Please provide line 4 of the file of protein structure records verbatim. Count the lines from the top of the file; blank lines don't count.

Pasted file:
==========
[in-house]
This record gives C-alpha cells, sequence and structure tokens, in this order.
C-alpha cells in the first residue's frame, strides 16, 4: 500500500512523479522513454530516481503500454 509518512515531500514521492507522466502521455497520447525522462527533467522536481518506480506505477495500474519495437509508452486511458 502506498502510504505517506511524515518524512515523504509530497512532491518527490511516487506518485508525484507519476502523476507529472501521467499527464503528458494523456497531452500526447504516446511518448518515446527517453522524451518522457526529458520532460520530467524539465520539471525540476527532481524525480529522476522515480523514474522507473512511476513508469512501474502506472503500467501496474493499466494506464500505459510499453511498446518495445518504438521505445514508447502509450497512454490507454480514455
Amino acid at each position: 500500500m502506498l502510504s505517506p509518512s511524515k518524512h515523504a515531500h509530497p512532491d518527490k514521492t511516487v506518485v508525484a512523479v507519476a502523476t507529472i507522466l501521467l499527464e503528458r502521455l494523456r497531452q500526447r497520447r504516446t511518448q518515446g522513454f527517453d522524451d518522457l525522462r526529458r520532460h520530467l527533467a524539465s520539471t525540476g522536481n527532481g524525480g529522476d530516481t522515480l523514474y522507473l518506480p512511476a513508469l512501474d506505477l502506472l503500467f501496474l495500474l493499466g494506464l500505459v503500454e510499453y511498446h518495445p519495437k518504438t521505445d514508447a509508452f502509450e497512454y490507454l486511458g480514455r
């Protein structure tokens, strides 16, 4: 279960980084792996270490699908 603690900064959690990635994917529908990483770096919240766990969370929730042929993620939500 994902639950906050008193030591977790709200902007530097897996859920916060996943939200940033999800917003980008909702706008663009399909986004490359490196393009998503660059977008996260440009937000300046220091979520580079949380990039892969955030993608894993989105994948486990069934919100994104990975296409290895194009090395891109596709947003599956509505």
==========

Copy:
Amino acid at each position: 500500500m502506498l502510504s505517506p509518512s511524515k518524512h515523504a515531500h509530497p512532491d518527490k514521492t511516487v506518485v508525484a512523479v507519476a502523476t507529472i507522466l501521467l499527464e503528458r502521455l494523456r497531452q500526447r497520447r504516446t511518448q518515446g522513454f527517453d522524451d518522457l525522462r526529458r520532460h520530467l527533467a524539465s520539471t525540476g522536481n527532481g524525480g529522476d530516481t522515480l523514474y522507473l518506480p512511476a513508469l512501474d506505477l502506472l503500467f501496474l495500474l493499466g494506464l500505459v503500454e510499453y511498446h518495445p519495437k518504438t521505445d514508447a509508452f502509450e497512454y490507454l486511458g480514455r